|Navigational Art and Directions By Colleen Yorke, © 2015.|
I still remember my very first long distance run. My classroom teacher, also my math teacher, decided to educate us about the Brocken, legendary known as the Blocksberg. With an altitude of 1,141 meters (3,743 ft) it is the highest peak of the Harz mountain range in Northern Germany. We accompanied him on a week-long trip to Wernigerode. Until then, no one realized that our studious teacher, who always rode to school on his bike, was an avid mountaineer and runner. Over the course of a week, we suddenly found ourselves on more fields, trails and slopes of the mountain than we ever cared to see. We wandered the Goethe Way, and we stood before the Devil’s Pulpit.
The mountain somehow appears so germanically stoical, so understanding, so tolerant, just because it affords a view so high and wide and clear. And should such mountain open its giant eyes, it may well see more than we, who like dwarfs just trample on it, staring from stupid eyes. -Heinrich Heine, Harzreise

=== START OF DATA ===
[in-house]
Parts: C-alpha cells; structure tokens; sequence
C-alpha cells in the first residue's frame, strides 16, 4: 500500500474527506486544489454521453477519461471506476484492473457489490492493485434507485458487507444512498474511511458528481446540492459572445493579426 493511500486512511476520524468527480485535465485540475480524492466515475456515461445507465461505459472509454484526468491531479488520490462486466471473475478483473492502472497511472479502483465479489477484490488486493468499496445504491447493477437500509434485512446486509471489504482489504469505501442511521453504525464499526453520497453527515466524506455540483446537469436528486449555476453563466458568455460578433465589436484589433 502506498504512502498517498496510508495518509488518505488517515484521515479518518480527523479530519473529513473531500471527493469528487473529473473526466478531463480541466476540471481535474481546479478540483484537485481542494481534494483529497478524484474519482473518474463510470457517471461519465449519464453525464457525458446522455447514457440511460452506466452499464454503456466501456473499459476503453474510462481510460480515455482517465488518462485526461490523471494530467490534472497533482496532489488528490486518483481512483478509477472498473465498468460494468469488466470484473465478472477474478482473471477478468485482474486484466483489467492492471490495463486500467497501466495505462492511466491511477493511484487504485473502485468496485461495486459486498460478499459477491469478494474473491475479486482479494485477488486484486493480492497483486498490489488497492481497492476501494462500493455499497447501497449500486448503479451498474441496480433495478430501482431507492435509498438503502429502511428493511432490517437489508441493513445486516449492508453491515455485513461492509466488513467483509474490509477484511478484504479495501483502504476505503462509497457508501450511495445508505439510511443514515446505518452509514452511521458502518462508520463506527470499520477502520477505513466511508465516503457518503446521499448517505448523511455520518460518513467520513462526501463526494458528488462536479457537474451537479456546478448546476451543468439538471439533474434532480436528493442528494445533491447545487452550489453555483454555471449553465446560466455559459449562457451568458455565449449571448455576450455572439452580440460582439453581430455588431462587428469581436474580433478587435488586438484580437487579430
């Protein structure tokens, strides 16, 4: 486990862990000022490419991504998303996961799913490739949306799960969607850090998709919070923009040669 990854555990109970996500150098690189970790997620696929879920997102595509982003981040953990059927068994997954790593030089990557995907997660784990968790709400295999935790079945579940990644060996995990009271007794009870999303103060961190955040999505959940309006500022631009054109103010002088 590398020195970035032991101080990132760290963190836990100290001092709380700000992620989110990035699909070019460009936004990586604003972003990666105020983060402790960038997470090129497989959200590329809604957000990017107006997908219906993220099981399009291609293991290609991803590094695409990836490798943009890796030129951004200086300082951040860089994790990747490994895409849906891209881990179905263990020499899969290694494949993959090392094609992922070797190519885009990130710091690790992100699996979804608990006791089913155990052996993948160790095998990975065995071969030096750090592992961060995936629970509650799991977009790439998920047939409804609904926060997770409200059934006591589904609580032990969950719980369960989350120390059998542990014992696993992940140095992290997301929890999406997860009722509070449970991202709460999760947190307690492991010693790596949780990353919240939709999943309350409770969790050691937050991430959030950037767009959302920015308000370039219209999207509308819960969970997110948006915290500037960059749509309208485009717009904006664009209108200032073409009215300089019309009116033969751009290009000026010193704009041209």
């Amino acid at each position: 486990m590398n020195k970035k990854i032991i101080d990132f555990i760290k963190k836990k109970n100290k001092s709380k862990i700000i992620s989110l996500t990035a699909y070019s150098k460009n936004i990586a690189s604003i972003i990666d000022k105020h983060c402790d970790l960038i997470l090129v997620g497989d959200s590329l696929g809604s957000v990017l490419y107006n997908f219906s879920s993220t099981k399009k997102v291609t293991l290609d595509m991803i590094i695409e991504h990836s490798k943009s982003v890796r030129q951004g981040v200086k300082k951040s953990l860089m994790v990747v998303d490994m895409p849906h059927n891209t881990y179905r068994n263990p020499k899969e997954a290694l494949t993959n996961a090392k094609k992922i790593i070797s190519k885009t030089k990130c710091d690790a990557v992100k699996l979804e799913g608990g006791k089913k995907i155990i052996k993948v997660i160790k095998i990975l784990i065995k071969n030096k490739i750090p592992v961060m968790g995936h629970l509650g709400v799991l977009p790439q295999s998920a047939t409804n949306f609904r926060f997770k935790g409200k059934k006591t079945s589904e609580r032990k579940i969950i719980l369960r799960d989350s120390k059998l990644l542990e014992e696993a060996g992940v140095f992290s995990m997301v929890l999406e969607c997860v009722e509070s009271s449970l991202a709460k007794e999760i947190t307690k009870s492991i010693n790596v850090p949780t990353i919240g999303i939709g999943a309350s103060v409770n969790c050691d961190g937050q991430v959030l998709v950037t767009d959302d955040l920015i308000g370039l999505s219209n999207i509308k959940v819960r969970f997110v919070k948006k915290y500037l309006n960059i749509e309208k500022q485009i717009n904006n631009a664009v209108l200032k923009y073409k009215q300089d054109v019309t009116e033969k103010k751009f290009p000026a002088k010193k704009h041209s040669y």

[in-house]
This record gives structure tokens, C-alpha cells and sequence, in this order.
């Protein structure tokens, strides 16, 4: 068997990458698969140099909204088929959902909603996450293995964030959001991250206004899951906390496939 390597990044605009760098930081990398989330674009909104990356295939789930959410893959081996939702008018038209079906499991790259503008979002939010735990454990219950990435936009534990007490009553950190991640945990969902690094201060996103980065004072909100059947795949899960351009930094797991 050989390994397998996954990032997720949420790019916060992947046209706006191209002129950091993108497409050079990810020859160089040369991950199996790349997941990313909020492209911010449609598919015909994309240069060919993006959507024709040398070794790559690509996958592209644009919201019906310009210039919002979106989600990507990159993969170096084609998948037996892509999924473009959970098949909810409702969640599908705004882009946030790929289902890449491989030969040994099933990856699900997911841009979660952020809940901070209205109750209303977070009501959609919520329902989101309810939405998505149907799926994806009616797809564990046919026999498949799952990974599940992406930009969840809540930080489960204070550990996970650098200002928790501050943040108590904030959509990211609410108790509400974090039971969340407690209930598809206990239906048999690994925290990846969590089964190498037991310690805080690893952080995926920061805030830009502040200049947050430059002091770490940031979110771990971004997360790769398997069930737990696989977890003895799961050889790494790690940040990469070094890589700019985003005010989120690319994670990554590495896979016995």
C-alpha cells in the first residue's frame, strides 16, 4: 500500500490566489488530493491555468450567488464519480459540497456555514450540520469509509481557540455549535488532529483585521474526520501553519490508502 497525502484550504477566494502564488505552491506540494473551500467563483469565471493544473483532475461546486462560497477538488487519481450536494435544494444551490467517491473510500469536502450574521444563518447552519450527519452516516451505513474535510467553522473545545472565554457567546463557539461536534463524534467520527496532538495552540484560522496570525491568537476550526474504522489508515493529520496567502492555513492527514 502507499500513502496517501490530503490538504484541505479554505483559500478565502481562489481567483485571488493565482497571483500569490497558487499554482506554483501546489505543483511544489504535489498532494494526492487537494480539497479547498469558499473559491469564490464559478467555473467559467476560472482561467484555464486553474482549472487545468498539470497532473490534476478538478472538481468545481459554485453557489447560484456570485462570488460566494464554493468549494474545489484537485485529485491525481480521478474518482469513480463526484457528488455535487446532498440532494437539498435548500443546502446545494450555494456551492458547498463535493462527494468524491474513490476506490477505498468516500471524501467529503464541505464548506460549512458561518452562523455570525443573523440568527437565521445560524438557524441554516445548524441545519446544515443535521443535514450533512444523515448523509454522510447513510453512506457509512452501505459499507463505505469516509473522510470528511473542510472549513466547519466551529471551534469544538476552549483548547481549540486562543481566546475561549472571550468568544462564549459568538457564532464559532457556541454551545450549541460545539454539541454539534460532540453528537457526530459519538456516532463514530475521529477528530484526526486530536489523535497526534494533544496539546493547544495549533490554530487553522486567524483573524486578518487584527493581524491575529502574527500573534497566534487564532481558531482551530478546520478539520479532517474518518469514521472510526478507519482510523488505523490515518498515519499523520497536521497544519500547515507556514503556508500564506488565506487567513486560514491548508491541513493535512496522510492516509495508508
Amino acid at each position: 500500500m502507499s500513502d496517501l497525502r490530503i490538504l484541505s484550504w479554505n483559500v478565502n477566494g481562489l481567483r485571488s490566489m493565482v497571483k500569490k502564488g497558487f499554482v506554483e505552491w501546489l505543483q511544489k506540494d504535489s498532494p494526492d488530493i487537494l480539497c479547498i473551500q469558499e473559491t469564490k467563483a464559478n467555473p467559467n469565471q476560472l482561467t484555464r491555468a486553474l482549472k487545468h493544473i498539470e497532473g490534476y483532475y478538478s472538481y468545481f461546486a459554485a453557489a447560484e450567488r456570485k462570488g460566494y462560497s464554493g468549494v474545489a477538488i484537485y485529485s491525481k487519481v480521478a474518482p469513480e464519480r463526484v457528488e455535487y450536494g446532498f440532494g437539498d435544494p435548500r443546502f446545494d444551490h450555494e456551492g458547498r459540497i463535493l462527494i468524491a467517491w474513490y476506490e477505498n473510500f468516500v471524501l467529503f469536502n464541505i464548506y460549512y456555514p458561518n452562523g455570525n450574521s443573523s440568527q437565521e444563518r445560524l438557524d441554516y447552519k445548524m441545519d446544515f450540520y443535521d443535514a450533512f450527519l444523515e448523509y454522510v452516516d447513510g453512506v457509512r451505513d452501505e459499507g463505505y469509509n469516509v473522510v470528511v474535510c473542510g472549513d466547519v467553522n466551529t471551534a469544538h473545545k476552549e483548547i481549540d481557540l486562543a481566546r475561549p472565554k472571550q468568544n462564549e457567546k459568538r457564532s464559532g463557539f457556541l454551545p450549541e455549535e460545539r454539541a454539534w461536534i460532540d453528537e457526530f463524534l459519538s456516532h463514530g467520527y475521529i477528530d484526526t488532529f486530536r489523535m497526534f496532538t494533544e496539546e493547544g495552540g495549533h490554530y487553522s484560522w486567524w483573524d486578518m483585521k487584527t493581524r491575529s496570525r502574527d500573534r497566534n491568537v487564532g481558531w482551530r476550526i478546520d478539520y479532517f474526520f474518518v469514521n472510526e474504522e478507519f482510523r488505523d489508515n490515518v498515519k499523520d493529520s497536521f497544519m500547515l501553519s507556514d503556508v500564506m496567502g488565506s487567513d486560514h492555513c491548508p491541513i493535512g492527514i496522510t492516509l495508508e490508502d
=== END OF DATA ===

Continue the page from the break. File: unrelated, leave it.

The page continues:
On our last day we visited a small village at the foot of the mountain. It was a filled day of store-browsing and picking out souvenirs, eating ice cream, and writing postcards to loved ones back home. Then we missed the bus. Our teacher did not hesitate: “It is only 10 kilometers. Let's jog.” And, with our little backpacks bouncing up and down, we did. To this day, I remember the burn in my legs, but most importantly I remember our encounter with the Brockengespenst (Brocken Spectre). Just before sunset, a magnified shadow, almost ghostly outline of a person thrown onto a bank of cloud and engulfed by rainbow-like bands appeared before our eyes. What startled us was of course not a stranger, but our teacher’s own shadow magnified by a glory ring.
All talk of the point of running actually misses the point. Running is a place where I remember what I used to know. It is not the point of running. It is what running is.